To give drugs when they are needed to work quickly or to target a specific area of the brain, spinal cord, or meninges—for example, to treat infections or cancer affecting these structures
A spinal tap usually takes no more than 15 minutes.
About 1 of 10 people develops a headache when standing up after a spinal tap (called a low-pressure headache Low-Pressure Headache Low-pressure headaches result when cerebrospinal fluid is removed during a spinal tap (lumbar puncture) or leaks out because of a cyst or tear in one of the layers of tissues that cover the... read more ). The headache usually disappears after a few days to weeks. However, if the headache is still troublesome after a few days, doctors may inject a small amount of the person's blood into the area around where the spinal tap was done. This procedure, called a blood patch, slows the leakage of cerebrospinal fluid and may relieve the headache. Other problems are very rare.
Other Tests for Brain, Spinal Cord, and Nerve Disorders
Muscle and nerve
Occasionally, doctors cannot determine the cause of the nerve damage or muscle weakness based on results of blood tests, imaging tests, electromyography (EMG), or nerve conduction studies. In such cases, doctors typically refer the person to a specialist, who may remove a small sample of muscle tissue and sometimes a nerve to examine under a microscope (biopsy). The sample is removed from an area of the body where symptoms occur. The sample is stained to help doctors identify the pattern of muscle or nerve damage and to determine whether white blood cells (which indicate inflammation) are present.
Often, the sensory nerve examination and EMG do not detect damage of the nerves that sense pain or that automatically regulate body processes (called autonomic nerves Autonomic Nervous System Disorders read more ). Doctors may suspect such damage if people have less sensitivity to pain, have burning pain in their feet, feel dizzy or light-headed when they stand up, or sweat too much or too little. To check for this damage, doctors may use a small round cutter to remove a sample of skin (punch skin biopsy) and send it to a laboratory to be examined under a microscope.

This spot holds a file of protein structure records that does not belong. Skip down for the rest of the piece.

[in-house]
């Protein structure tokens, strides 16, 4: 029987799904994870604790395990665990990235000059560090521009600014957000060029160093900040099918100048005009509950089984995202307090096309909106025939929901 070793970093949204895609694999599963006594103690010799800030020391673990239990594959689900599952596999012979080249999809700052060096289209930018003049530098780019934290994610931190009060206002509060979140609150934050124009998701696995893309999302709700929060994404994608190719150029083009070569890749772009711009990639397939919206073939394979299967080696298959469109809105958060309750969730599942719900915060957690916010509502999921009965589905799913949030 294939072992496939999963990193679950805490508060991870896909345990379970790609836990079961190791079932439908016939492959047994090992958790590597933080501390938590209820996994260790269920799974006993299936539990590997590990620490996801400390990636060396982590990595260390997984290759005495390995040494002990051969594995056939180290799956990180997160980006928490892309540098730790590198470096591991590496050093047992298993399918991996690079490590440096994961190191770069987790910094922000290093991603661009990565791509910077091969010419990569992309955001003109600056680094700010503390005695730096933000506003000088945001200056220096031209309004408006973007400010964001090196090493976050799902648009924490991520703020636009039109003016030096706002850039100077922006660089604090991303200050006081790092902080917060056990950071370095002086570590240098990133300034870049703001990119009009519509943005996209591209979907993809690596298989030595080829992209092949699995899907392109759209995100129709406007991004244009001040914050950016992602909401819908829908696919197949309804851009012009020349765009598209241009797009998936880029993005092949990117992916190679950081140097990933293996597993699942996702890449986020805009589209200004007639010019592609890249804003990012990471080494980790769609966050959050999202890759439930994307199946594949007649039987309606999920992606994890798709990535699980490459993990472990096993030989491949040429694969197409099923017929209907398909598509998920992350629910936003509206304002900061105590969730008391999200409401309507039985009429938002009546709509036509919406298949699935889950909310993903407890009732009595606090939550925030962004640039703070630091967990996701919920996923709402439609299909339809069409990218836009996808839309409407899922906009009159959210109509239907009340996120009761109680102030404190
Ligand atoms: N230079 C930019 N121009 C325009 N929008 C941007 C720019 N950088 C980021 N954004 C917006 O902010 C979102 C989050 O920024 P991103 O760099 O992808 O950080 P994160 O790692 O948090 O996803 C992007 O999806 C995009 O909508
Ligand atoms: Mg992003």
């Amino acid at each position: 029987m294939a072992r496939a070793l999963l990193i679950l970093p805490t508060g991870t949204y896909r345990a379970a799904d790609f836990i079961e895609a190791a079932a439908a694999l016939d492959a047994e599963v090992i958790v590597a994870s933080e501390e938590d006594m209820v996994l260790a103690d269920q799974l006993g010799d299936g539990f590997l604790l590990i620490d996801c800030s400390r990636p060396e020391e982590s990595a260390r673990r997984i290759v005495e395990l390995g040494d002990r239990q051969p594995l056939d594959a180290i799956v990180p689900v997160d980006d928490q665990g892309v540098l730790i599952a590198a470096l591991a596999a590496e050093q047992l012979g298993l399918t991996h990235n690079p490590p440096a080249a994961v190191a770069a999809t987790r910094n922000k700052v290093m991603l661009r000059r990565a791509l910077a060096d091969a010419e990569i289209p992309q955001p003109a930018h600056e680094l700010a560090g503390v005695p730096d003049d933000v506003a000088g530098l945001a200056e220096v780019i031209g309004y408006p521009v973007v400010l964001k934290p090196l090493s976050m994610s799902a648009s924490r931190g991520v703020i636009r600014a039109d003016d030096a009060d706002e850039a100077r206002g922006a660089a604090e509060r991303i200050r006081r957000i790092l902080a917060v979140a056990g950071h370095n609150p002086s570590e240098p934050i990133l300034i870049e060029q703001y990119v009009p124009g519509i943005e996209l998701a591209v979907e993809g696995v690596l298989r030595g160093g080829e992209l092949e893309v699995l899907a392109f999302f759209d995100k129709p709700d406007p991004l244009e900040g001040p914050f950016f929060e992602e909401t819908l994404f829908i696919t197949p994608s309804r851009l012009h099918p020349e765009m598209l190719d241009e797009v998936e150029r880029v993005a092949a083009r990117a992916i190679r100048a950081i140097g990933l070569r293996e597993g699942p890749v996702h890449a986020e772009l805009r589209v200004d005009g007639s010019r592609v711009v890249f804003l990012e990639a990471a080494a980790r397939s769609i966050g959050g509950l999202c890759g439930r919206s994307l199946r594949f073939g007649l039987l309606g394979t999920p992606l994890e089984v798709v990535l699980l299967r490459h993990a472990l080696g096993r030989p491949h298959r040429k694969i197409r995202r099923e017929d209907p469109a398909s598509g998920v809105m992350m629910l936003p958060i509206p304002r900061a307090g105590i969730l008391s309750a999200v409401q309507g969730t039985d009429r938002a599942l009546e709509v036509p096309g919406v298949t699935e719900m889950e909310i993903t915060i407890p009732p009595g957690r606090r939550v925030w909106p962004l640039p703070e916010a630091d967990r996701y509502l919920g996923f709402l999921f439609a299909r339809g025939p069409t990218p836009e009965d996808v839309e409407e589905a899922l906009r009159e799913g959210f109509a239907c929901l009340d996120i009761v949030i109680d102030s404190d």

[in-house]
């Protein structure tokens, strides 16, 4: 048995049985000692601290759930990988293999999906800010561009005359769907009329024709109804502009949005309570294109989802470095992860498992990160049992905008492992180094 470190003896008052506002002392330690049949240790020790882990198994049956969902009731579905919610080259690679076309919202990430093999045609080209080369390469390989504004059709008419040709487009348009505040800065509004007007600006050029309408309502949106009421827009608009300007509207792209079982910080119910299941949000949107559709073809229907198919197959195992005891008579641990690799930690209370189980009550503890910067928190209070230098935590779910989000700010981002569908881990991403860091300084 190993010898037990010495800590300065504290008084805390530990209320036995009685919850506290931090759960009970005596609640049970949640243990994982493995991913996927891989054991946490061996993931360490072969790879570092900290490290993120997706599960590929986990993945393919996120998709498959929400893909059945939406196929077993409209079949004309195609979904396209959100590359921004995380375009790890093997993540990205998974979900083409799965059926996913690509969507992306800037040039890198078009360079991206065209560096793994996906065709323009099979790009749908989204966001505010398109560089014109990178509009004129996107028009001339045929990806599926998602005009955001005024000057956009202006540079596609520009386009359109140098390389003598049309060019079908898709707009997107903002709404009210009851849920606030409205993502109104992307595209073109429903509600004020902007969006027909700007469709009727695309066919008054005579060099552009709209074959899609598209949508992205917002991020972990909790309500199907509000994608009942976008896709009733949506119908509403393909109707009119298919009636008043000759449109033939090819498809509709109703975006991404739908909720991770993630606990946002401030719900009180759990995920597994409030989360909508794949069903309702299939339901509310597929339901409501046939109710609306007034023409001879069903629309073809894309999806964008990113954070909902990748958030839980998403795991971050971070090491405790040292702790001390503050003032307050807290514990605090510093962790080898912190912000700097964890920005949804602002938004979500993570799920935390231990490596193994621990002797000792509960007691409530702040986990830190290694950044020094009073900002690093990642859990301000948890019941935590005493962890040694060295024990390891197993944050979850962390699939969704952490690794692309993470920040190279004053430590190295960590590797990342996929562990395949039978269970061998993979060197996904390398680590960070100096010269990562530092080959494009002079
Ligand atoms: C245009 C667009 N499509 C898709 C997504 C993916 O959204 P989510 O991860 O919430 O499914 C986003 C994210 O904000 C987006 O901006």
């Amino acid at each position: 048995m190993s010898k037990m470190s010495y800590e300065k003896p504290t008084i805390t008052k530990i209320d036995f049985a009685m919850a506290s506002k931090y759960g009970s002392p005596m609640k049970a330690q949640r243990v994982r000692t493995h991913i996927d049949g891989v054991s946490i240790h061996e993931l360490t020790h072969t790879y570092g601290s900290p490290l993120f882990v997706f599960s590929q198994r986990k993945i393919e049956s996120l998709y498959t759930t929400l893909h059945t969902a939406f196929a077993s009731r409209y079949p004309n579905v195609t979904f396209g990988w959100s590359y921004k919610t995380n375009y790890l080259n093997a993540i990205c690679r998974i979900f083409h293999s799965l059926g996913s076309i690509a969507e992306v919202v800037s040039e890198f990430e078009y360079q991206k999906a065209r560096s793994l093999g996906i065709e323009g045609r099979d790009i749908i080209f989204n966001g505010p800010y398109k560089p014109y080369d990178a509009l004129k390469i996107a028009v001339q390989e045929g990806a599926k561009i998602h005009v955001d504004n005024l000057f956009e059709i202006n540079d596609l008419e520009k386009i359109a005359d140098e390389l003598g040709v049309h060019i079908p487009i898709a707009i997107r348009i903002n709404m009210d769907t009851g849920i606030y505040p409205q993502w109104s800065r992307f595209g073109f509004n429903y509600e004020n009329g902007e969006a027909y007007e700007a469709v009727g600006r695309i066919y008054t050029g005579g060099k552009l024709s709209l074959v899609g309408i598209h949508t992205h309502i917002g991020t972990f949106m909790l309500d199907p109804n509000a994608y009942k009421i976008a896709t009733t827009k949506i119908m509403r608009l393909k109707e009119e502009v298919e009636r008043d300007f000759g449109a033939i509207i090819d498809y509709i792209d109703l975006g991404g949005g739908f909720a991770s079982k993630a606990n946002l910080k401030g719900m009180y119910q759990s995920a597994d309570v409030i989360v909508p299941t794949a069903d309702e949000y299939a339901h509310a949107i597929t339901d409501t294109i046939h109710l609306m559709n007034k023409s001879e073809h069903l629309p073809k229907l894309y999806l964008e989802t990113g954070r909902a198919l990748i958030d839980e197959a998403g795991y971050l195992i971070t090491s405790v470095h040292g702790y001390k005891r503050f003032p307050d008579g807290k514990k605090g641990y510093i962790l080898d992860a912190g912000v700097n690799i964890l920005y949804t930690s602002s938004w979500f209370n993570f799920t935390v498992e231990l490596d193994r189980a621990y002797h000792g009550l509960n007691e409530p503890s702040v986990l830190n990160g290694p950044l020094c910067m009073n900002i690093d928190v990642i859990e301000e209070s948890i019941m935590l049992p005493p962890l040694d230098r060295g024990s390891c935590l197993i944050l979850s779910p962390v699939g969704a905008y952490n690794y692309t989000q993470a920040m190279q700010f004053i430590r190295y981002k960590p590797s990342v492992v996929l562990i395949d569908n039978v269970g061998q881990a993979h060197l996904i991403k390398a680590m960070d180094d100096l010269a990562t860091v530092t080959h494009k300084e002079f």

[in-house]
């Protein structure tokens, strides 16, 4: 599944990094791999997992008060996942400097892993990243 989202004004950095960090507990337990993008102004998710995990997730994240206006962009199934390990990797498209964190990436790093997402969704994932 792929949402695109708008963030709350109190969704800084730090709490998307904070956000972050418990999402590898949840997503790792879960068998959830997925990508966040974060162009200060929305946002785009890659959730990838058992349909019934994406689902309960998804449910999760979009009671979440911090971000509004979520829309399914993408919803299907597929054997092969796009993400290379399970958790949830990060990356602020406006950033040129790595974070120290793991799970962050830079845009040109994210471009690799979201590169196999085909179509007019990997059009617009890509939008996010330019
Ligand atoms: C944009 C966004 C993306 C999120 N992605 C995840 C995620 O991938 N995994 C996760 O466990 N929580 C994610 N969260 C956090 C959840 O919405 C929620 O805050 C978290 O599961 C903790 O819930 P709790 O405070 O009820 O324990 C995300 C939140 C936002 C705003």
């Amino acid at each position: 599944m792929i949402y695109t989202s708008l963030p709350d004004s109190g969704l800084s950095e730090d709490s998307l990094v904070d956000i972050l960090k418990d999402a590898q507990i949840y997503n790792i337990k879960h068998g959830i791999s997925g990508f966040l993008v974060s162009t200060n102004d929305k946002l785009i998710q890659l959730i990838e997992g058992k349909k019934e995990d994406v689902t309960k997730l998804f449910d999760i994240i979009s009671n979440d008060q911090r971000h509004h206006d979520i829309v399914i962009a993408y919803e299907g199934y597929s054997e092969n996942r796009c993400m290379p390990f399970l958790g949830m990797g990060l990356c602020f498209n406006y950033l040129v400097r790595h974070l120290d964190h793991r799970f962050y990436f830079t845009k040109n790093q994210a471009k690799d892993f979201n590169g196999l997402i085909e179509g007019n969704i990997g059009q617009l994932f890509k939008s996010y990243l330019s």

If the nerve endings in the skin sample have been destroyed, the cause may be a disorder (such as vasculitis Overview of Vasculitis Vasculitic disorders are caused by inflammation of the blood vessels (vasculitis). Vasculitis can be triggered by certain infections or drugs or can occur for unknown reasons. People may have... read more ) that affects small nerve fibers, including pain-sensing and autonomic nerves fibers.
Echoencephalography uses ultrasound waves to produce an image of the brain. This simple, painless, and relatively inexpensive procedure can be used in children younger than 2 years because their skull is thin enough for ultrasound waves to pass through. It can be done quickly at the bedside to detect hydrocephalus Hydrocephalus Hydrocephalus is an accumulation of extra fluid in the normal spaces within the brain (ventricles) and/or between the inner and middle layers of tissues that cover the brain (the subarachnoid... read more (previously called water on the brain) or bleeding.
CT and MRI have largely replaced echoencephalography in older children and adults because they produce much better images in these age groups.
Genetic abnormalities cause many neurologic disorders—particularly movement disorders Overview of Movement Disorders Every body movement, from raising a hand to smiling, involves a complex interaction between the central nervous system (brain and spinal cord), nerves, and muscles. Damage to or malfunction... read more , including those that cause tremor or problems walking. Genetic tests can sometimes help doctors diagnose certain nerve and muscle disorders.
When genetic testing is recommended, people are usually referred to a genetic counselor. If they are not, people may request an appointment with one.